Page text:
A couple of weeks ago, word got out that Rob Kniaz, who co-founded European early-stage investment firm Hoxton Ventures in 2013, was on the verge of establishing a new VC fund focused on deep tech bets.
Tech.eu has now learned more details about the new fund, and who Kniaz will start building it with.
After spending the last decade operating Hoxton Ventures, which has backed the likes of Deliveroo, Darktrace, Babylon Health and FabricNano, Kniaz is teaming up with Vanela Bushi to build a new fund that will operate on the intersection of deep tech and biotech in Europe.
Dubbed H Tree Capital (based on a term from the field of fractal geometry, which this writer is keen to stay far away from), the new fund will be based out of London, where Kniaz has been building - and Bushi has been advising - Hoxton Ventures.
In fact, the pair will use Hoxton Ventures' office (and back office) for a while, as Kniaz is only officially phasing out from the investment firm he started with Hussein Kanji when the firm's next fund rolls around. The investment announced its third fund, to the tune of $215 million, a little over a year ago.
I touched base with Kanji, who set up Hoxton with Kniaz in 2013, about his thoughts on H Tree.
"We continue to work with Rob to support the companies he has invested in during his tenure at Hoxton, and look forward to seeing him develop his new specialized fund H-Tree."
H Tree Capital was brought to life because Kniaz and Bushi identified a gap in funding options in a space that they feel will grow rapidly in the coming years: the junction between deep (health) tech and bio.
Or, in other words, where computation is becoming increasingly important when applied to crucial life sciences problems in areas like drug discovery, clinical trials, synthetic biology etc.
In a conversation with Tech.eu, Kniaz posited that the intersection of deep tech and bio is almost exactly where European tech in general was a decade ago when he co-founded Hoxton. That includes a lack of institutional investors in the ecosystem who are ready to make significant bets on innovators that have turned the field into their new playground.
That those change-makers can indeed hail from this part of the world is an assumption based on data: Europe produces more scientific publications than China and the US, and there's massive talent going into science degrees.
I caught up with Jack O'Meara, co-founder and CEO of Ochre Bio (also part of Hoxton's portfolio), who echoed the sentiment:
"Europe is home to a lot of exciting scientific innovation, but a dearth of capital and entrepreneurial ambition has limited the continent's prospects. The latter is now changing, as talent is being recycled into the ecosystem from winners like Exscientia, Kymab, GW and turbulence at large pharma."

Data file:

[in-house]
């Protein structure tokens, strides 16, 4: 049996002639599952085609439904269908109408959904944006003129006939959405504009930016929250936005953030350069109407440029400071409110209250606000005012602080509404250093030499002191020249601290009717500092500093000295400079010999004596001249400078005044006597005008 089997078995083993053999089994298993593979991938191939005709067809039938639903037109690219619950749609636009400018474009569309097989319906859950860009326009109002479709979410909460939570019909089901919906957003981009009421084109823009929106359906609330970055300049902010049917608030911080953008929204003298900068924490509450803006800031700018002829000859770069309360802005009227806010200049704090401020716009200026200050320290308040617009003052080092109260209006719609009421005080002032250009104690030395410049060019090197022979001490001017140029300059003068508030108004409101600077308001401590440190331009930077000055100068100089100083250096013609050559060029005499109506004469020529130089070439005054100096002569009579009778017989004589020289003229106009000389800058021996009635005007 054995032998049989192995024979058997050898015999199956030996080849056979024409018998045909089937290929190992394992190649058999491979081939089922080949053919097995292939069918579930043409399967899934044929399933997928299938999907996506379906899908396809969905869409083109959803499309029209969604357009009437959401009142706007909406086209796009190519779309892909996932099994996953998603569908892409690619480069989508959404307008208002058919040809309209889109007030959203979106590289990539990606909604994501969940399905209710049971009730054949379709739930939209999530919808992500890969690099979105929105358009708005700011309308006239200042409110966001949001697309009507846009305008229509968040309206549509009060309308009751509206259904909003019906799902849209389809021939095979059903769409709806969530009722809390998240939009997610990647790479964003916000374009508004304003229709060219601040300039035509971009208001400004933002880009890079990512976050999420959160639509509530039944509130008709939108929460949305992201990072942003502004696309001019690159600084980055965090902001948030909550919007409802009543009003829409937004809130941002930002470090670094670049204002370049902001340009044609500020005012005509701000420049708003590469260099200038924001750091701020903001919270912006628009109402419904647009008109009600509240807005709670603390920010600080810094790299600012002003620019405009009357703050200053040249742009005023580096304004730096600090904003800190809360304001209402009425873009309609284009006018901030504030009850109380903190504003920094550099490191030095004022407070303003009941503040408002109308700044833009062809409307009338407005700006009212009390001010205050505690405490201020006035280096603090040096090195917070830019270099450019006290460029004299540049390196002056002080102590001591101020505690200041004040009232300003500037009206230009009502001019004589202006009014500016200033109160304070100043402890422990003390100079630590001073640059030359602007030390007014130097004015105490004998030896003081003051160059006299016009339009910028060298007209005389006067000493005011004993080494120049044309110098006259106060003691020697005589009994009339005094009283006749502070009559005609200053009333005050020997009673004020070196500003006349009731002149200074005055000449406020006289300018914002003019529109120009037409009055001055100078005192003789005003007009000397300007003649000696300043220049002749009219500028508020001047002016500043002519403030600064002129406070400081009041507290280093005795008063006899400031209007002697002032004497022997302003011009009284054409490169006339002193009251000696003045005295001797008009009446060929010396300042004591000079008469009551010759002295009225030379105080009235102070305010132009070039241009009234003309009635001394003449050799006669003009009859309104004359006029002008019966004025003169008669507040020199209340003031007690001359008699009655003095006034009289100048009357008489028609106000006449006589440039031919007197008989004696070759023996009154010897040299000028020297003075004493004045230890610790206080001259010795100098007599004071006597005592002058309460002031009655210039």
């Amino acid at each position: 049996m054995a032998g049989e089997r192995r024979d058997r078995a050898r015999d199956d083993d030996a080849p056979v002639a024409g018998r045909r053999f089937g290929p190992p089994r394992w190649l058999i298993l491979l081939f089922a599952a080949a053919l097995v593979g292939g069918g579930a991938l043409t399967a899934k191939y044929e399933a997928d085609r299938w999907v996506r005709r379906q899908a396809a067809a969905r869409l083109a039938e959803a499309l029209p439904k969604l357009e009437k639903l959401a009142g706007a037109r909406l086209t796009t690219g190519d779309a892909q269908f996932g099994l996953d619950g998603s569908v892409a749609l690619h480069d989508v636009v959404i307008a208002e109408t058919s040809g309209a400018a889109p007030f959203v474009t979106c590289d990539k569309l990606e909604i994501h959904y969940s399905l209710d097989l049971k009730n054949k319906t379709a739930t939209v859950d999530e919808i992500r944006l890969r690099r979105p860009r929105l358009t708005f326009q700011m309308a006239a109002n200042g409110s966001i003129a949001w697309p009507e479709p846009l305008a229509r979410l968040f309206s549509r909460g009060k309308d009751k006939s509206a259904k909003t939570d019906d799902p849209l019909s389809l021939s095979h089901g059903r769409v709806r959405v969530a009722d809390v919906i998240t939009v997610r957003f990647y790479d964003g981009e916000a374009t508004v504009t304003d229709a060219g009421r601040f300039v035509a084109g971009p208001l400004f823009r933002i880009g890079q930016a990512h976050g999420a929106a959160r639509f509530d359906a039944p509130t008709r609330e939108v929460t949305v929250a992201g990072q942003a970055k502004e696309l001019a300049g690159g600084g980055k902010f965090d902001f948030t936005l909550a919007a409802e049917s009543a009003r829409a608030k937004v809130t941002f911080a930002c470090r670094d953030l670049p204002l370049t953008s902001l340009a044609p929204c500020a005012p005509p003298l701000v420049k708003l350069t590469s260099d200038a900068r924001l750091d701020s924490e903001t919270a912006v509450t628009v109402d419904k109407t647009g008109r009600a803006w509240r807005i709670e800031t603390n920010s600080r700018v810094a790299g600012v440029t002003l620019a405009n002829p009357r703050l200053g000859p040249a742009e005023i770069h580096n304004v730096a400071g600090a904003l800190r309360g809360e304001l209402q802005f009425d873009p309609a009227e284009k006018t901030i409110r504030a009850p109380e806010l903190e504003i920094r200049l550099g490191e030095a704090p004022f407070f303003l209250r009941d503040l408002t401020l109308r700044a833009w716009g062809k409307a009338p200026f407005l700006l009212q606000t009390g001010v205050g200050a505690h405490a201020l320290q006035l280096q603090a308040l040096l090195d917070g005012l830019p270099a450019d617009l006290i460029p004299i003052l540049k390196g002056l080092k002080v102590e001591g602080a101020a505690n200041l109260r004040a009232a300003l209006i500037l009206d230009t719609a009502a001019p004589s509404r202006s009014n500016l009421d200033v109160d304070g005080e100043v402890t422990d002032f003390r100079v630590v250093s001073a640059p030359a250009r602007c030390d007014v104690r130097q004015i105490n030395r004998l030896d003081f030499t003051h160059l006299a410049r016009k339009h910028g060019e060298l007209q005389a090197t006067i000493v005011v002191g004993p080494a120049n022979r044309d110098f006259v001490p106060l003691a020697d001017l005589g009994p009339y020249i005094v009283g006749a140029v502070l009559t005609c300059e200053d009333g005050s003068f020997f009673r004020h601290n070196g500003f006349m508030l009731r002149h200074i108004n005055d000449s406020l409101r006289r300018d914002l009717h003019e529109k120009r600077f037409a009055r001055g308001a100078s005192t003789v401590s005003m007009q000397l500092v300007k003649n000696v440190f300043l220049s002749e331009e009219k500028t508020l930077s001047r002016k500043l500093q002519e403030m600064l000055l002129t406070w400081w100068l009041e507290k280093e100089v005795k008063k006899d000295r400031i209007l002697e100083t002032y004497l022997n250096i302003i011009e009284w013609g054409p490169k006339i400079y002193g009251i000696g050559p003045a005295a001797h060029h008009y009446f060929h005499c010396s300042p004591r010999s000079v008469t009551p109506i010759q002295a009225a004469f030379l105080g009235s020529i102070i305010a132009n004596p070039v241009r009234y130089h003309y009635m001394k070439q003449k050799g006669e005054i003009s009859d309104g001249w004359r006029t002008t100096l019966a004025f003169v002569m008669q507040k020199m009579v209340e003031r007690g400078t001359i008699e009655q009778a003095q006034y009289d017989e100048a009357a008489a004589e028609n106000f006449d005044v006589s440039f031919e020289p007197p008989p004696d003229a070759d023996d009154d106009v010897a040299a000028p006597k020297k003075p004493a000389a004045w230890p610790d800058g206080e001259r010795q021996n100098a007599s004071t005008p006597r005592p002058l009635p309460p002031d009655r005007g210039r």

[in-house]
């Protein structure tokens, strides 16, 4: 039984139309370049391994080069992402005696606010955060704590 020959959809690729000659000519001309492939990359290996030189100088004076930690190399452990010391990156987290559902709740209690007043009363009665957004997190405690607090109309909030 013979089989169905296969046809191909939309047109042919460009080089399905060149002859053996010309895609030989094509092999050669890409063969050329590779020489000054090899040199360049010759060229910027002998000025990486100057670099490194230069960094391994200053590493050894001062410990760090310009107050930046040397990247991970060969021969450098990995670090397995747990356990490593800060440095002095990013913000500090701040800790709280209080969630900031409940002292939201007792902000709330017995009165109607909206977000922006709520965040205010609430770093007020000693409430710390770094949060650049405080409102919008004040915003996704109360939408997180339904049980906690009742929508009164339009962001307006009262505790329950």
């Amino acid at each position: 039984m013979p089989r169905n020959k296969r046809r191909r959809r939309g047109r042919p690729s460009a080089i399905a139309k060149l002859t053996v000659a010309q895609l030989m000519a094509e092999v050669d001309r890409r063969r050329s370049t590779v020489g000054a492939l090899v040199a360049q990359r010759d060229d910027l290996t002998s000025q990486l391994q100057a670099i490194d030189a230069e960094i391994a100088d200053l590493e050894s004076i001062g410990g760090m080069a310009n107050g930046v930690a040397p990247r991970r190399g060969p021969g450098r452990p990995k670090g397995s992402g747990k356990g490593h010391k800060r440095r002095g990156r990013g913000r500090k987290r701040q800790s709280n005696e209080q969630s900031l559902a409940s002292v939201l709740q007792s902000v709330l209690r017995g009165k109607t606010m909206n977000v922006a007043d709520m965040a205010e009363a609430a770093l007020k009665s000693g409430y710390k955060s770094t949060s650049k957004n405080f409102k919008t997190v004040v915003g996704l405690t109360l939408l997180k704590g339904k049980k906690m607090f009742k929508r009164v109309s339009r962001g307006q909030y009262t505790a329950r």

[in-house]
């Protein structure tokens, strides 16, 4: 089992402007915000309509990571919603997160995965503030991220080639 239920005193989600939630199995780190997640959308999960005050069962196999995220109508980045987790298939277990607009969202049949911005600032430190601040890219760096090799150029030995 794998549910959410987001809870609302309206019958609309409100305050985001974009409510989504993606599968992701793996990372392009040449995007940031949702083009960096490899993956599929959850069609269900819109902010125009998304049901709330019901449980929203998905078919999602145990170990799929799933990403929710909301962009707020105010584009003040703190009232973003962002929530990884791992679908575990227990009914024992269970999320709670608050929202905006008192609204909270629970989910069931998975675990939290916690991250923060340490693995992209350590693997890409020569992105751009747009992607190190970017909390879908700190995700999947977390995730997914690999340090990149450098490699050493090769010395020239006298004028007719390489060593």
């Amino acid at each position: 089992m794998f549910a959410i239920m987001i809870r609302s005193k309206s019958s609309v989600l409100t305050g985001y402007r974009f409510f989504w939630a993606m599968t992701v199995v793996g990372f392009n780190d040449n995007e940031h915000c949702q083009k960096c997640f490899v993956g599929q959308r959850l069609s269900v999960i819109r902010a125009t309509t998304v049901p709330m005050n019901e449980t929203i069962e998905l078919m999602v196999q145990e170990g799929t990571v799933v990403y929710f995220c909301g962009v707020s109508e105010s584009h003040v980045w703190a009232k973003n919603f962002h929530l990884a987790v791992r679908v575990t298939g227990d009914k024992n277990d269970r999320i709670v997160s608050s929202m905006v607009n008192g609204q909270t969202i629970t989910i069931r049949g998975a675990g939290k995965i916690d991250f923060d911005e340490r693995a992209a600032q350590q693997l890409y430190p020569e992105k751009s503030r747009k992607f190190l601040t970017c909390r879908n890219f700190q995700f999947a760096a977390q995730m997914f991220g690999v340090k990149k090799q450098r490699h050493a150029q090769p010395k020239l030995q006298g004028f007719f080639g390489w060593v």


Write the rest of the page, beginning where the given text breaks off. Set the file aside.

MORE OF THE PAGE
"More of the former will help to catalyse the sector, and the complementarity of the Rob-Vanela duo are ideally positioned to help lead it towards impacting health globally," O'Meara added.
So why couldn't Hoxton simply step into the perceived funding gap, particularly because the firm has made a number of investments in the space in the past (e.g. Pear Bio and Peptone) and will continue to do so in the future?
Kniaz says there's a strong likelihood that H Tree and Hoxton Ventures will become co-investors in certain companies in the future, but argues that the sheer size and specificities of the 'deep biotech' opportunity ahead calls for an independent fund, with a dedicated strategy, a specialist mindset and a tailored operating model and approach to investing.
It's also the chief reason why he has partnered with Bushi, who worked in venture capital in the past but has spent most of her career building up experience in the field of healthcare.
Bushi tells us that we're at the starting line of a 'super trend' globally, with 'deep biotech' playing a crucial role when it comes to ageing populations, spiralling healthcare costs, new and exciting treatments such as genomics and personalised care, AI technology advancements and more.
"This industry needs deep understanding of both technology and its applications, but that needs to be coupled with underlying experience, knowledge and networks in the bio space. This requires an interdisciplinary approach that brings technology, science, healthcare systems and delivery knowledge together. Of course, there is a lot of talk about an interdisciplinary approach to all this, but when you look at our current VC ecosystem, we are still hanging onto legacy set-ups. You need to speak the language, talk the talk and have walked the walk in some these spaces to truly realise the value and gain traction. And this is what we bring to the party," Bushi says.
The fund will have a dual strategy of backing risky innovations early on, but also double down on companies that graduate from the pre-seed stage with lots of potential for upside.
Also worth noting: Kniaz and Bushi will spend part of their time making sure founders are aware of the opportunities in the American market. Both were raised and lived and studied in North America, and posit that the US will be the largest customer market for the majority of companies it ends up backing and working with.